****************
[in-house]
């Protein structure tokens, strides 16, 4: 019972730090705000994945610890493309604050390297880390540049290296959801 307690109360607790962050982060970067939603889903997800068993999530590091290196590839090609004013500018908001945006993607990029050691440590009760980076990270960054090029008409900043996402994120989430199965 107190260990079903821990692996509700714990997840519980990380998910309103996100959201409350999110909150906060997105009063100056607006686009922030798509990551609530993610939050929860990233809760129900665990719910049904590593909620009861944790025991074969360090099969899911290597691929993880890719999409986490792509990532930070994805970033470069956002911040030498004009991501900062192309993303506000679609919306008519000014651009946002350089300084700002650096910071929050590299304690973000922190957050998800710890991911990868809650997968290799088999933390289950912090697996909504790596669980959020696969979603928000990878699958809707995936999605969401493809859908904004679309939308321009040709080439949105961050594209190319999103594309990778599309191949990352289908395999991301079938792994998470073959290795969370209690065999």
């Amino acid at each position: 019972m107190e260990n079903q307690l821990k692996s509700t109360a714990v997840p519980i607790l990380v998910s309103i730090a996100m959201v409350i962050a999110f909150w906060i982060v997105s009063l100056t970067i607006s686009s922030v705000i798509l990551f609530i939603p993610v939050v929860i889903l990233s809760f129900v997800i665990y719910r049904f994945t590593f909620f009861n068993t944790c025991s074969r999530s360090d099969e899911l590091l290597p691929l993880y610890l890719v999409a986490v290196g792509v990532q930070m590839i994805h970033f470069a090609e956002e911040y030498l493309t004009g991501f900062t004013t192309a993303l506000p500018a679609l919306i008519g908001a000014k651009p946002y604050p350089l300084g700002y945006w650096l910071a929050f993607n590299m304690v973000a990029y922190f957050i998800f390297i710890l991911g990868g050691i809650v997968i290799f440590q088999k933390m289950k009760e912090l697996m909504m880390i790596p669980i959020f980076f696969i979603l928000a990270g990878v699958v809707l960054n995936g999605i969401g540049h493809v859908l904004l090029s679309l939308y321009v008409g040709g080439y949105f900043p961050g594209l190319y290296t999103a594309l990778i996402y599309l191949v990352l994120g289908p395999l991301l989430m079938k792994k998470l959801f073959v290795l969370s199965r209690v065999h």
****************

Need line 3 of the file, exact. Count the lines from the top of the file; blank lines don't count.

């Amino acid at each position: 019972m107190e260990n079903q307690l821990k692996s509700t109360a714990v997840p519980i607790l990380v998910s309103i730090a996100m959201v409350i962050a999110f909150w906060i982060v997105s009063l100056t970067i607006s686009s922030v705000i798509l990551f609530i939603p993610v939050v929860i889903l990233s809760f129900v997800i665990y719910r049904f994945t590593f909620f009861n068993t944790c025991s074969r999530s360090d099969e899911l590091l290597p691929l993880y610890l890719v999409a986490v290196g792509v990532q930070m590839i994805h970033f470069a090609e956002e911040y030498l493309t004009g991501f900062t004013t192309a993303l506000p500018a679609l919306i008519g908001a000014k651009p946002y604050p350089l300084g700002y945006w650096l910071a929050f993607n590299m304690v973000a990029y922190f957050i998800f390297i710890l991911g990868g050691i809650v997968i290799f440590q088999k933390m289950k009760e912090l697996m909504m880390i790596p669980i959020f980076f696969i979603l928000a990270g990878v699958v809707l960054n995936g999605i969401g540049h493809v859908l904004l090029s679309l939308y321009v008409g040709g080439y949105f900043p961050g594209l190319y290296t999103a594309l990778i996402y599309l191949v990352l994120g289908p395999l991301l989430m079938k792994k998470l959801f073959v290795l969370s199965r209690v065999h």